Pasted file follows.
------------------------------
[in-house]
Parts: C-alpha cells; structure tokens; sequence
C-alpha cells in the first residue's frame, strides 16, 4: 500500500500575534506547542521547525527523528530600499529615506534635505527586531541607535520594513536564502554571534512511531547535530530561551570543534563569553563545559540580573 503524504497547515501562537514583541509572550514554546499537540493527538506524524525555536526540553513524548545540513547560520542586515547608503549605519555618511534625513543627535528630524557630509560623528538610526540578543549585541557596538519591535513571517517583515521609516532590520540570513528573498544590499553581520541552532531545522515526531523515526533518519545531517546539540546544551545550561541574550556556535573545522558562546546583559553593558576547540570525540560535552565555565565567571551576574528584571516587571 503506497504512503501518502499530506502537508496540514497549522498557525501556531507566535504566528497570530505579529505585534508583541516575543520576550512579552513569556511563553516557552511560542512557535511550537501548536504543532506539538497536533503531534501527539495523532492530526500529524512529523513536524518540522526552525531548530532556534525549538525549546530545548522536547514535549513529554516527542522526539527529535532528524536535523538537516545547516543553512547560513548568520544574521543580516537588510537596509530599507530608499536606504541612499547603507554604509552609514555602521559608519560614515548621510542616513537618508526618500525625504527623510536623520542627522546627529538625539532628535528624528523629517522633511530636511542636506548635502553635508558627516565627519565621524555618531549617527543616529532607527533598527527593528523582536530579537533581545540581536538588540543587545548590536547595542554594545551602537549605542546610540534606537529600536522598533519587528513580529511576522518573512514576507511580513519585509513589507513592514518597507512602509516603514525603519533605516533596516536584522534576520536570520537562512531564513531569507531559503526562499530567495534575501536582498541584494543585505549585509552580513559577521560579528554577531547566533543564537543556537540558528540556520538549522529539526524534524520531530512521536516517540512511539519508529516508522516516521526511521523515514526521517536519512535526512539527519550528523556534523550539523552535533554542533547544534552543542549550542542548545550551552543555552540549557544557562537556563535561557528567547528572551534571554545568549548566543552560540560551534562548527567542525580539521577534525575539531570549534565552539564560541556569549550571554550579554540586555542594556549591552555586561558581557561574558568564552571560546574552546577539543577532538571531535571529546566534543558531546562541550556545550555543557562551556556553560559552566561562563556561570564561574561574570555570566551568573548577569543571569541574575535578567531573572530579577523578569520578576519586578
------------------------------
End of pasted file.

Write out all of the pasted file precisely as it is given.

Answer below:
[in-house]
Parts: C-alpha cells; structure tokens; sequence
C-alpha cells in the first residue's frame, strides 16, 4: 500500500500575534506547542521547525527523528530600499529615506534635505527586531541607535520594513536564502554571534512511531547535530530561551570543534563569553563545559540580573 503524504497547515501562537514583541509572550514554546499537540493527538506524524525555536526540553513524548545540513547560520542586515547608503549605519555618511534625513543627535528630524557630509560623528538610526540578543549585541557596538519591535513571517517583515521609516532590520540570513528573498544590499553581520541552532531545522515526531523515526533518519545531517546539540546544551545550561541574550556556535573545522558562546546583559553593558576547540570525540560535552565555565565567571551576574528584571516587571 503506497504512503501518502499530506502537508496540514497549522498557525501556531507566535504566528497570530505579529505585534508583541516575543520576550512579552513569556511563553516557552511560542512557535511550537501548536504543532506539538497536533503531534501527539495523532492530526500529524512529523513536524518540522526552525531548530532556534525549538525549546530545548522536547514535549513529554516527542522526539527529535532528524536535523538537516545547516543553512547560513548568520544574521543580516537588510537596509530599507530608499536606504541612499547603507554604509552609514555602521559608519560614515548621510542616513537618508526618500525625504527623510536623520542627522546627529538625539532628535528624528523629517522633511530636511542636506548635502553635508558627516565627519565621524555618531549617527543616529532607527533598527527593528523582536530579537533581545540581536538588540543587545548590536547595542554594545551602537549605542546610540534606537529600536522598533519587528513580529511576522518573512514576507511580513519585509513589507513592514518597507512602509516603514525603519533605516533596516536584522534576520536570520537562512531564513531569507531559503526562499530567495534575501536582498541584494543585505549585509552580513559577521560579528554577531547566533543564537543556537540558528540556520538549522529539526524534524520531530512521536516517540512511539519508529516508522516516521526511521523515514526521517536519512535526512539527519550528523556534523550539523552535533554542533547544534552543542549550542542548545550551552543555552540549557544557562537556563535561557528567547528572551534571554545568549548566543552560540560551534562548527567542525580539521577534525575539531570549534565552539564560541556569549550571554550579554540586555542594556549591552555586561558581557561574558568564552571560546574552546577539543577532538571531535571529546566534543558531546562541550556545550555543557562551556556553560559552566561562563556561570564561574561574570555570566551568573548577569543571569541574575535578567531573572530579577523578569520578576519586578